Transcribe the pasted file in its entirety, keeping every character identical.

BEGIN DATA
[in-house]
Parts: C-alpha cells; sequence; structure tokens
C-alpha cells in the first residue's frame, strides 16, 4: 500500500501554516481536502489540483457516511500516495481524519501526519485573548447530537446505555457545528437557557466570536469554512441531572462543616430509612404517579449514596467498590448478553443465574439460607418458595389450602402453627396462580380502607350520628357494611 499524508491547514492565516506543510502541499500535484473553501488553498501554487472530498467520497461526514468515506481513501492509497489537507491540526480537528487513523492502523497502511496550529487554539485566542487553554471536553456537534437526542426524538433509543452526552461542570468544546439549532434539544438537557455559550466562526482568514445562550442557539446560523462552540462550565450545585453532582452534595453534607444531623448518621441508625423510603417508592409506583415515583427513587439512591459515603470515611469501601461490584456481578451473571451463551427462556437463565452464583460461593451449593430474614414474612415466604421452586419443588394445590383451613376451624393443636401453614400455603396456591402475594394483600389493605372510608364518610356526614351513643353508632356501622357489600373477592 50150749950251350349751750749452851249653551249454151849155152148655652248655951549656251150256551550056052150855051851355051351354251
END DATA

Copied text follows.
[in-house]
Parts: C-alpha cells; sequence; structure tokens
C-alpha cells in the first residue's frame, strides 16, 4: 500500500501554516481536502489540483457516511500516495481524519501526519485573548447530537446505555457545528437557557466570536469554512441531572462543616430509612404517579449514596467498590448478553443465574439460607418458595389450602402453627396462580380502607350520628357494611 499524508491547514492565516506543510502541499500535484473553501488553498501554487472530498467520497461526514468515506481513501492509497489537507491540526480537528487513523492502523497502511496550529487554539485566542487553554471536553456537534437526542426524538433509543452526552461542570468544546439549532434539544438537557455559550466562526482568514445562550442557539446560523462552540462550565450545585453532582452534595453534607444531623448518621441508625423510603417508592409506583415515583427513587439512591459515603470515611469501601461490584456481578451473571451463551427462556437463565452464583460461593451449593430474614414474612415466604421452586419443588394445590383451613376451624393443636401453614400455603396456591402475594394483600389493605372510608364518610356526614351513643353508632356501622357489600373477592 50150749950251350349751750749452851249653551249454151849155152148655652248655951549656251150256551550056052150855051851355051351354251